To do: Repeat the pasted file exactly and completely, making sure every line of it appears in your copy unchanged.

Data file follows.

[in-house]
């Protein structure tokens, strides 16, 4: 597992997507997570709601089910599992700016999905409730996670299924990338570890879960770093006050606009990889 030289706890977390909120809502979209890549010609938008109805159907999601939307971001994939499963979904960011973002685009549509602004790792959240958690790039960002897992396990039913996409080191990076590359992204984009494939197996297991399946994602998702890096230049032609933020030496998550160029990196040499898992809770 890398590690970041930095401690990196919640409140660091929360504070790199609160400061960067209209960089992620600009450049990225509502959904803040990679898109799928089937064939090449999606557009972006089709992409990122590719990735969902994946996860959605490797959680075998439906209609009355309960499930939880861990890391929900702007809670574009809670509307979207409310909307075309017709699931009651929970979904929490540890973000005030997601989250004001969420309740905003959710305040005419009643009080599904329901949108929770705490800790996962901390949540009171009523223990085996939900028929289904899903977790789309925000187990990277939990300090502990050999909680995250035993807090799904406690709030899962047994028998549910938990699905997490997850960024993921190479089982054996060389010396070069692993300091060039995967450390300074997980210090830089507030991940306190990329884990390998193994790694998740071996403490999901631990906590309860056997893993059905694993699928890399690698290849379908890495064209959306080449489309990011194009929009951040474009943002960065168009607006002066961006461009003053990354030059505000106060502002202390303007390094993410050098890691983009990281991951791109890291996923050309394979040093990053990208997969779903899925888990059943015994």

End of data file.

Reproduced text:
[in-house]
């Protein structure tokens, strides 16, 4: 597992997507997570709601089910599992700016999905409730996670299924990338570890879960770093006050606009990889 030289706890977390909120809502979209890549010609938008109805159907999601939307971001994939499963979904960011973002685009549509602004790792959240958690790039960002897992396990039913996409080191990076590359992204984009494939197996297991399946994602998702890096230049032609933020030496998550160029990196040499898992809770 890398590690970041930095401690990196919640409140660091929360504070790199609160400061960067209209960089992620600009450049990225509502959904803040990679898109799928089937064939090449999606557009972006089709992409990122590719990735969902994946996860959605490797959680075998439906209609009355309960499930939880861990890391929900702007809670574009809670509307979207409310909307075309017709699931009651929970979904929490540890973000005030997601989250004001969420309740905003959710305040005419009643009080599904329901949108929770705490800790996962901390949540009171009523223990085996939900028929289904899903977790789309925000187990990277939990300090502990050999909680995250035993807090799904406690709030899962047994028998549910938990699905997490997850960024993921190479089982054996060389010396070069692993300091060039995967450390300074997980210090830089507030991940306190990329884990390998193994790694998740071996403490999901631990906590309860056997893993059905694993699928890399690698290849379908890495064209959306080449489309990011194009929009951040474009943002960065168009607006002066961006461009003053990354030059505000106060502002202390303007390094993410050098890691983009990281991951791109890291996923050309394979040093990053990208997969779903899925888990059943015994």